Why Healthy Premenopausal Women Do Not Need Bone Density Scans

A full-body scan appearing on the screen of a computer linked to a DEXA scanner A full-body scan appearing on the screen of a computer linked to a DEXA scanner / Nick Smith photography – ALSPAC (CC)

By Rachel Walden — August 29, 2014

Ads that promote products to prevent or treat osteoporosis are all too commonplace, causing many premenopausal women to believe they need to undergo screening as the first step toward protecting their bone health.

Next time you encounter one of these ads, however, remember that most healthy young women do not need a DEXA bone density scan.

DEXA (or DXA) stands for dual-energy x-ray absorptiometry. It’s a fancy way of saying that the scan is a low-dose x-ray, often of the spine and hip, that looks at the density of your bones. These are sometimes just called a bone density scan. Given how much information women encounter about bone density, it’s not surprising that many women ask their doctors about the scan, or agree when the scan is offered.

Yet many women who receive these scans don’t need them. Not only might the scans be a waste of money, but they can lead to other interventions, such as being prescribed unnecessary medication that may be associated with dangerous side effects.

Many organizations have started to recommend against routine DEXA scanning in women younger than 65 (or men younger than 70) with no risk factors. One of the most respected groups to weigh in is Choosing Wisely, which is known for putting together lists of procedures and treatments that doctors and patients should question and avoid, based on guidance from professional medical organizations and reviews of the evidence.

According to advice provided by the American Academy of Family Physicians, along with Consumer Reports, that has been added to Choosing Wisely’s website:

A DEXA scan isn’t likely to harm you directly. But a diagnosis of osteopenia can lead to treatment with such drugs as alendronate (Fosamax and generic), ibandronate (Boniva and generic), and risendronate (Actonel, Atelvia, and generic), which pose numerous risks. Those include thigh fractures; throat or chest pain; difficulty swallowing; heartburn; and more rarely, bone, eye, joint, and muscle pain; bone loss in the jaw; and possibly abnormal heart rhythm.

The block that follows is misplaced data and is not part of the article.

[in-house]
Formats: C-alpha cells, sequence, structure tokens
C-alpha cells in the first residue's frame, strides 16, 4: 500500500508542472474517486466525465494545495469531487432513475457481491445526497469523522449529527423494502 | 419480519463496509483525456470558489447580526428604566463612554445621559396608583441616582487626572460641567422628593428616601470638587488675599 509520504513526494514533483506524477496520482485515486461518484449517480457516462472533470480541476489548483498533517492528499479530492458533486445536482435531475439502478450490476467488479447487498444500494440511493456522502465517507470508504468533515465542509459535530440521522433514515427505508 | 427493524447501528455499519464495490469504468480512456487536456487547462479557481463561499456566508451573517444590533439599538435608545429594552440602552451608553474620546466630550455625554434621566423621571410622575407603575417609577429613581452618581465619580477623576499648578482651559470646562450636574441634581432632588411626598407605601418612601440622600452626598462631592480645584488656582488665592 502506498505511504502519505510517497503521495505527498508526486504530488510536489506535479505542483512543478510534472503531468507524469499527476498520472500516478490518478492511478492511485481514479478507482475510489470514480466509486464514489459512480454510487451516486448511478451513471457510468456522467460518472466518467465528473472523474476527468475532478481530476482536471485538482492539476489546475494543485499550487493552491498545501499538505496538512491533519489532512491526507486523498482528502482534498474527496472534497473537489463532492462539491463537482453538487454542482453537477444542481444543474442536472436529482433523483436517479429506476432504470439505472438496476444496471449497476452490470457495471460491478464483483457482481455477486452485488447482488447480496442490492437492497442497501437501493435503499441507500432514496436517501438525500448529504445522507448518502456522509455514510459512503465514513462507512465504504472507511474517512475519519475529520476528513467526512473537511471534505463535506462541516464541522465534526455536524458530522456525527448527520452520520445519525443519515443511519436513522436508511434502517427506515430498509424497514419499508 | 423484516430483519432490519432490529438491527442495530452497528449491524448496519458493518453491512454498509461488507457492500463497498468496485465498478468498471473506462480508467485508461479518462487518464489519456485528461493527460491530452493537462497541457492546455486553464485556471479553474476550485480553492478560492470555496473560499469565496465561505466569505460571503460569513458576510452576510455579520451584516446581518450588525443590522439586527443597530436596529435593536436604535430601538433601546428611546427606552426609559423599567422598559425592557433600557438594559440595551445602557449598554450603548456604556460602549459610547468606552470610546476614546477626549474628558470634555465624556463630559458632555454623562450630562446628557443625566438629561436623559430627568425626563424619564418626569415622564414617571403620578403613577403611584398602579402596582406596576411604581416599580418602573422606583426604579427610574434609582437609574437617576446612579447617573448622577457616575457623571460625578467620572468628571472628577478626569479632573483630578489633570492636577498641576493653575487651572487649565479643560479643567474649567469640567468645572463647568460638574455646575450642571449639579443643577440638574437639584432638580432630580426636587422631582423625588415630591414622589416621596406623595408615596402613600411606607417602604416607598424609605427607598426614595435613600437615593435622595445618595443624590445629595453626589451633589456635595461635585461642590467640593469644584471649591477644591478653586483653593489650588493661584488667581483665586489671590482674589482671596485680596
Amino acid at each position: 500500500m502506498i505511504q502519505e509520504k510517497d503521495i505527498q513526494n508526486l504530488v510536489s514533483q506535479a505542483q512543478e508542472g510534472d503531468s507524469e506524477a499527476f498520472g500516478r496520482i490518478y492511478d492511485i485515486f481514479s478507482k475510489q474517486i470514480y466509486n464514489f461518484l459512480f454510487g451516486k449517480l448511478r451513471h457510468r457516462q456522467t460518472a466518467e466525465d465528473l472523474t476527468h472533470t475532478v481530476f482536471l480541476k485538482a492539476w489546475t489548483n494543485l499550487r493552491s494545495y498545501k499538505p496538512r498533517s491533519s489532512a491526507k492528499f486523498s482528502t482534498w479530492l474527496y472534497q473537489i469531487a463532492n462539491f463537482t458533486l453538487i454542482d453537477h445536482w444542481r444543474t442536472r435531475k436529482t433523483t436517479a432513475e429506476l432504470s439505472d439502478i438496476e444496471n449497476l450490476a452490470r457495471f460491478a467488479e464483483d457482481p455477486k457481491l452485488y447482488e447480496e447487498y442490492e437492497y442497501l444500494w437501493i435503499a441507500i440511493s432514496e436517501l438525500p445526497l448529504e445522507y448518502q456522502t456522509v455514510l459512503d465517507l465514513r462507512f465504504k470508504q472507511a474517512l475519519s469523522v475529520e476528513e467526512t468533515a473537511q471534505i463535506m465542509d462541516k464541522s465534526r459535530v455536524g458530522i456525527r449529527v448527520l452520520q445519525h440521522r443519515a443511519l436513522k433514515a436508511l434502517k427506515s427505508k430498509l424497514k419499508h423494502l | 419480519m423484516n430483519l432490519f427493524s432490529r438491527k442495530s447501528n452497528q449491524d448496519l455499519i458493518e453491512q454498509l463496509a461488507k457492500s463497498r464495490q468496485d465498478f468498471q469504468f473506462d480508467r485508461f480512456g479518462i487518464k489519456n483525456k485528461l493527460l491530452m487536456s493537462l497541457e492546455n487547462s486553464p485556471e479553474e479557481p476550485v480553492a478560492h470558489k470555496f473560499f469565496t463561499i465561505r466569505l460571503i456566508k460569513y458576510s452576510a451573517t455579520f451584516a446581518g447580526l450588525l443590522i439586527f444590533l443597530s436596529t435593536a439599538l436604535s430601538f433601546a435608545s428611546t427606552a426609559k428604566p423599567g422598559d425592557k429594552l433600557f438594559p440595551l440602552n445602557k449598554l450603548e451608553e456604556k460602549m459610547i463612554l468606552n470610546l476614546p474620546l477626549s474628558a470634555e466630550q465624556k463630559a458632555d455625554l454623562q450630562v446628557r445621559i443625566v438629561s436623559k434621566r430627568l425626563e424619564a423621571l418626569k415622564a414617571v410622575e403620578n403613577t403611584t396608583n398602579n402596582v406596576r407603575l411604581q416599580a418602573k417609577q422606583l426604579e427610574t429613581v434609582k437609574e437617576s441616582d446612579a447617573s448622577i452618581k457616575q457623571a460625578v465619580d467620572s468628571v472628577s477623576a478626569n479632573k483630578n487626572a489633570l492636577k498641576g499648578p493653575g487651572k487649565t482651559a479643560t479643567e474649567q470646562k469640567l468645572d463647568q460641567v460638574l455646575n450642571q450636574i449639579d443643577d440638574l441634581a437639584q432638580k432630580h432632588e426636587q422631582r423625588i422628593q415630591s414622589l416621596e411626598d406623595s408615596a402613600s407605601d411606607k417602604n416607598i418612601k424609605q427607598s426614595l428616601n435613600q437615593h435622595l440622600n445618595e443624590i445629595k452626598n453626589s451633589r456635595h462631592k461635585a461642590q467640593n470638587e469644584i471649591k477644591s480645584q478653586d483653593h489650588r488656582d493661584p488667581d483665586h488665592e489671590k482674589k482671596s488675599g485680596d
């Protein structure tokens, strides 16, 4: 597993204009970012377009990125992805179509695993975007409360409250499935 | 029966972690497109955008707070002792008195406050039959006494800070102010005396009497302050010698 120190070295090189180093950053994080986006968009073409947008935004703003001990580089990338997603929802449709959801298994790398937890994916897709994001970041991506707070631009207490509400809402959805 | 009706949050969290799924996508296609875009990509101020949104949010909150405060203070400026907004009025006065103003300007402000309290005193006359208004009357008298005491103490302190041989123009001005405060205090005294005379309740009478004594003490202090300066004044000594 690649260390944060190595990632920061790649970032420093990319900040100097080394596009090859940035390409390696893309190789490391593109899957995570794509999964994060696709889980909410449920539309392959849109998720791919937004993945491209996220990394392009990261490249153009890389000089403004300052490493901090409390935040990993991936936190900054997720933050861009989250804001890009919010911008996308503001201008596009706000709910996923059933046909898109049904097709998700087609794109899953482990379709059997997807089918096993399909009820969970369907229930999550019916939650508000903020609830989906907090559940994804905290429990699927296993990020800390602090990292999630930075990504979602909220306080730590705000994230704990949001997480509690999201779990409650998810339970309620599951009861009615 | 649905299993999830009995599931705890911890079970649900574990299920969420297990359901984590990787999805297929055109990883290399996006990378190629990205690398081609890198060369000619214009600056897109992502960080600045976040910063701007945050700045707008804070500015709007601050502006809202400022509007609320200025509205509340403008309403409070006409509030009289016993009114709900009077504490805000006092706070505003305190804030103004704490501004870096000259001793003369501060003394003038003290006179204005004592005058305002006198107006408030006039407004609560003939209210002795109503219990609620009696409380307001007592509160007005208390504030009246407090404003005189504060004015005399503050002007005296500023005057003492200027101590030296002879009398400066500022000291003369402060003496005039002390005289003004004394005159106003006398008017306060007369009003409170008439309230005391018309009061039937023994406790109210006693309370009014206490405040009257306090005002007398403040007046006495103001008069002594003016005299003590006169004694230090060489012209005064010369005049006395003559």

In addition, there is little evidence that people with osteopenia get much benefit from the drugs. Other types of osteoporosis drugs are linked to risks such as blood clots, heart attacks, strokes, and serious infections.

Choosing Wisely’s careful review makes it a trusted, high-profile starting point for physicians who want to reduce unnecessary interventions and costs. Now that it is calling attention to unnecessary bone density scanning, hopefully more clinicians will reconsider their use in younger women.

Other organizations have also raised concerns about DEXA scans. The National Osteoporosis Foundation, for example, says the decision to undergo screening should be “based on an individual’s fracture risk profile and skeletal health assessment” and should never be done “unless the results will influence the patient’s treatment decision.”

Clinical risk factors that might encourage a younger, premenopausal woman to consider a scan include having a parent with a hip fracture, exposure to glucocorticoid drugs, low body weight, cigarette smoking, excessive alcohol drinking, and certain diseases.

A previous evidence review found that scanning is generally useful for postmenopausal women age 65 and older, as risk of fracture increases for women as they age. The American College of Preventive Medicine and the U.S. Preventive Services Task Force came to similar conclusions after reviewing the evidence on screening for osteoporosis.

While these recommendations have gotten more attention since the start of the Choosing Wisely campaign on bone density scans, this information is not new to many women’s health activists. In 2011, Cindy Pearson of the National Women’s Health Network wrote:

Unless you have a serious medical condition that creates fragile bones, or a very strong history of fragility fractures in your family, do not get a BMD test before you’re 65. If you’re White, you’re likely to be diagnosed with “osteopenia”, a condition that means nothing more than that your bones are less dense than the average 20-something’s. If you’re a woman of color, you’re likely to get a number that doesn’t tell you or your clinician anything at all, since women of color were left out of studies manufacturers used to define “normal” BMD. If you’re over 65, the age at which the U.S. Preventive Services Task Force recommends BMD screening, you can take stock of your own risk factors and make an informed decision.

In a more recent (July/August 2014) edition of the NWHN’s newsletter, physicians Charlea T. Massion and Adriane Fugh-Berman offer support for the Choosing Wisely recommendation and provide several tips for keeping your bones healthy, including regular exercise and avoiding smoking.

2 responses to “Why Healthy Premenopausal Women Do Not Need Bone Density Scans”

  1. Thank you, the above information on BMD has helped me in deciding that I should not go for screening now but wait for another 20+ years to do so.

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